What do stag beetles eat? And other staggering facts
Meet the stag beetle (Lucanus cervus). It’s the minibeast that’s not so mini – stag beetles can be up to 8cm long and have huge mouthparts (mandibles) that look like the antlers of a stag. These impressive beetles are shiny with brown wing cases.
They emerge from their winter hideouts in May so now’s the time to look out for them. We’ve put together some staggering facts about our largest land-living insect.
What do stag beetles eat?
The larvae (grubs) chomp on decaying wood under the ground, but once they’re adults it’s thought that they don’t eat anything! They do drink sap, the sticky stuff that comes out of trees, as well as juice from rotting fruit.
Where do stag beetles live?
Mainly in south and south-east England. You’re not really going to come across one if you live in the north – sorry! They make their home in woods, especially oak woods, as well as in parks and gardens.
How long is the stag beetle lifespan?
The eggs hatch in a few weeks but the larval stage can last for an incredible six years! During this time, it grows to adult insect size, shedding its skin five times in the process. It then makes a cocoon (protective case) in the soil and develops into an adult beetle inside, usually in the autumn. After emerging from the cocoon, it hides underground until spring. The adult only survives for a few months – usually from May to August. During this time it will mate and the female will lay her eggs.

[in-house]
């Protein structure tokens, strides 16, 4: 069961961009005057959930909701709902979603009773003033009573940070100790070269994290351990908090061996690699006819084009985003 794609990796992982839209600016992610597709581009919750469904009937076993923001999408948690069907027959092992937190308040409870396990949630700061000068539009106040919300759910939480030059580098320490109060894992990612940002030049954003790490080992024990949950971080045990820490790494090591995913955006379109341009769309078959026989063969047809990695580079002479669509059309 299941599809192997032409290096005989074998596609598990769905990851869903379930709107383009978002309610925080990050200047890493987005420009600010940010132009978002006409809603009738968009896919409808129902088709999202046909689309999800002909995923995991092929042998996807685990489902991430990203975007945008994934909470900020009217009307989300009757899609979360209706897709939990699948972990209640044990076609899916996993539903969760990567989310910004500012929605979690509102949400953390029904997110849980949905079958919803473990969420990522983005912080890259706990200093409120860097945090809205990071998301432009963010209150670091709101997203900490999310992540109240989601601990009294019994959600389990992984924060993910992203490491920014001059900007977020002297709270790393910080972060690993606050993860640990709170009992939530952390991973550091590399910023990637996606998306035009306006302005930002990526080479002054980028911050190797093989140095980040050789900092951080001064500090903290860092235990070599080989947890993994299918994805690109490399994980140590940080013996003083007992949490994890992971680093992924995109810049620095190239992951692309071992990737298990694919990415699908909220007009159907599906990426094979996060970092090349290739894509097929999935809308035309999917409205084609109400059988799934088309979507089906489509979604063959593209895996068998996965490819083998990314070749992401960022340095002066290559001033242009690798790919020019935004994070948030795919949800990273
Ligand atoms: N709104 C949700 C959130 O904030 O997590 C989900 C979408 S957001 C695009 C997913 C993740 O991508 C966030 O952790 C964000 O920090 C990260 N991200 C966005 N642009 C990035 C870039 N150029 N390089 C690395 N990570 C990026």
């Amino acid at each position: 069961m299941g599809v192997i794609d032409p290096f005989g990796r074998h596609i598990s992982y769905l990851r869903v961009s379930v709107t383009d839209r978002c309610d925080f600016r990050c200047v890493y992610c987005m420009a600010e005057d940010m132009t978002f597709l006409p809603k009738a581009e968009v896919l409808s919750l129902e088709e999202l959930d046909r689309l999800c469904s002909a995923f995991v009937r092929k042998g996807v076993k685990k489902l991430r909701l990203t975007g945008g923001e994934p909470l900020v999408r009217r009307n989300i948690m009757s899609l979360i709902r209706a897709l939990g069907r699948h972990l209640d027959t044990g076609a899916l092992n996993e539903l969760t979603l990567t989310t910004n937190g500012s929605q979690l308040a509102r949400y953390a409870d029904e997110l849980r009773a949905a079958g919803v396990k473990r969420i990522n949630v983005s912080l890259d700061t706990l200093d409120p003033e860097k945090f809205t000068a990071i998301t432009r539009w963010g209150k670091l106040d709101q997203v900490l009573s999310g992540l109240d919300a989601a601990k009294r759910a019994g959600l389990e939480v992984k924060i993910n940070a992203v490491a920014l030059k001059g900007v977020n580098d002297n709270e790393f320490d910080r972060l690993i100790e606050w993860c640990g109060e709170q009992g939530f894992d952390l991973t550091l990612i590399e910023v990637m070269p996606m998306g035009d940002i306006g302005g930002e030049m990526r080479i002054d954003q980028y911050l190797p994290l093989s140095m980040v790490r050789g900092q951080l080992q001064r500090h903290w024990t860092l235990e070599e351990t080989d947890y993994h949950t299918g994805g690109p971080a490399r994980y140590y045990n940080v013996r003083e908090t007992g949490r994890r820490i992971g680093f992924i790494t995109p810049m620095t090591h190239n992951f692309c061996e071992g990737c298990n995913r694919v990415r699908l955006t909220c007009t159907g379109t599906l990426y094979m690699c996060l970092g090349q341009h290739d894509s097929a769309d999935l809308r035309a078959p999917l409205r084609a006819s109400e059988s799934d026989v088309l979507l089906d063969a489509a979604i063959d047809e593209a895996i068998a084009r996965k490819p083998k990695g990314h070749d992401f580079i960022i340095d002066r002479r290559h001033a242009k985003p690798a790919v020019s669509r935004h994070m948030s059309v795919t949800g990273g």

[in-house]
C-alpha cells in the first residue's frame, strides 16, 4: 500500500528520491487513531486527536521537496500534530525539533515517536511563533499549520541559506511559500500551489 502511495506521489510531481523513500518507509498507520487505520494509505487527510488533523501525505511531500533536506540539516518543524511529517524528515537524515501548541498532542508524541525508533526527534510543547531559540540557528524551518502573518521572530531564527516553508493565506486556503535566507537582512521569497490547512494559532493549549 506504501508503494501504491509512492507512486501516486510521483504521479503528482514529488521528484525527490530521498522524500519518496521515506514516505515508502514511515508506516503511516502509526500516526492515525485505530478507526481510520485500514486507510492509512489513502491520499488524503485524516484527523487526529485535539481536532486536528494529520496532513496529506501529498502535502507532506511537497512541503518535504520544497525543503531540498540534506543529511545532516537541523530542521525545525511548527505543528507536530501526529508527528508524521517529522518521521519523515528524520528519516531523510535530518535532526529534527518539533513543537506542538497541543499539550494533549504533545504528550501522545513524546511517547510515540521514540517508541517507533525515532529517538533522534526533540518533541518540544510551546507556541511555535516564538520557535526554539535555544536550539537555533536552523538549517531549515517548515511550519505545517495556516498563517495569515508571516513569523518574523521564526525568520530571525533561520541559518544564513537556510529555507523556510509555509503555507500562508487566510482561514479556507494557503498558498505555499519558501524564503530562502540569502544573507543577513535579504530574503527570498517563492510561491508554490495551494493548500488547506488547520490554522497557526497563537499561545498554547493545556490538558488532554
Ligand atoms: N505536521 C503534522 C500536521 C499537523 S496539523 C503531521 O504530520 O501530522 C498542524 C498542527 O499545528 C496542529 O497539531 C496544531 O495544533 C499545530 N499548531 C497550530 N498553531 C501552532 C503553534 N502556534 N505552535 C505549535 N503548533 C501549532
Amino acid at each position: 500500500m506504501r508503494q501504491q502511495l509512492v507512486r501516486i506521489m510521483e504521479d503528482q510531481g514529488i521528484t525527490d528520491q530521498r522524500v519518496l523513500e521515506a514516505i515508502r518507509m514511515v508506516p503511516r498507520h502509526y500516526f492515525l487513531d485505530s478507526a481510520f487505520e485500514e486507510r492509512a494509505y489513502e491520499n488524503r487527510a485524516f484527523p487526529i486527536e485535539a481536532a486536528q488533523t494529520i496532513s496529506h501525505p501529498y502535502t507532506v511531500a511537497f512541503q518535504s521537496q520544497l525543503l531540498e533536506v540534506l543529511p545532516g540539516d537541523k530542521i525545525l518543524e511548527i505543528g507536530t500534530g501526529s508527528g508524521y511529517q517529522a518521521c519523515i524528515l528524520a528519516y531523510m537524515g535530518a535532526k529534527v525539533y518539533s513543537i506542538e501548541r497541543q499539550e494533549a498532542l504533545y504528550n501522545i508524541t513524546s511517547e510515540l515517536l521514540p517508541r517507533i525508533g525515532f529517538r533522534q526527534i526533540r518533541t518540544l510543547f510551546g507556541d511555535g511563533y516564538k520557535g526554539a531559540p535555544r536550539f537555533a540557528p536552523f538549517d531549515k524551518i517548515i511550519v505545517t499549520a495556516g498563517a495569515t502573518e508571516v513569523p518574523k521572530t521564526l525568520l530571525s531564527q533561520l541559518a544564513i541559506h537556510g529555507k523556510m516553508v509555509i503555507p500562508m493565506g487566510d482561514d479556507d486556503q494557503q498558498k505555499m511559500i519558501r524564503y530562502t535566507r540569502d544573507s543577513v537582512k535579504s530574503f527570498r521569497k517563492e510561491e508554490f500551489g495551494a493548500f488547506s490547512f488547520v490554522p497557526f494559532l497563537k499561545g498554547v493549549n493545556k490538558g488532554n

What’s the difference between male and female stag beetles?
The female is smaller than the male – they grow up to around 5cm long. She has smaller mouthparts but they’re stronger than the males’. The male mostly uses his huge mandibles to fight with other males, and to show off to lady stag beetles!
Can stag beetles fly?
Yes – you’re most likely to see male stag beetles flying around at dusk looking for females to mate with. They look quite strange as they fly upright with their wings held behind them.
Are stag beetles poisonous?
No, they’re not poisonous. And their huge jaws may look scary but they’re unlikely to bite. Still, it’s best to look but not touch, unless you see one that’s in danger of being squashed ¬– they do like to sun themselves on tarmac! If you see one in harm’s way, pick it up carefully and move it to a safe place.
Are stag beetles endangered?
Yes, numbers are going down and it’s classed as a protected species. This is mainly because of loss of its woodland habitat and because people like to tidy up parks and gardens so there’s less rotting wood for the larvae to feed on. If you live in a stag beetle area, you can help by making a small log pile in your garden. You just need to collect a few chunky logs from broadleaved trees.
Are there different species of stag beetle?
Yes, we have two other species that belong to the stag beetle family in the UK.
The lesser stag beetle (Dorcus parallelipipedus) is smaller - it's around 3cm long. It has smaller jaws and is matt black all over.
The rhinoceros beetle (Sinodendron cylindricum) is also known as the horned stag beetle. It measures up to 2cm long and has a tiny rhino-like horn on its head.
Have you spotted a stag beetle? Share your exciting discoveries with us using #NatureDetectives. And if there’s no chance of finding a stag beetle where you live, don’t worry – you can turn yourself into one with our stag beetle mask!
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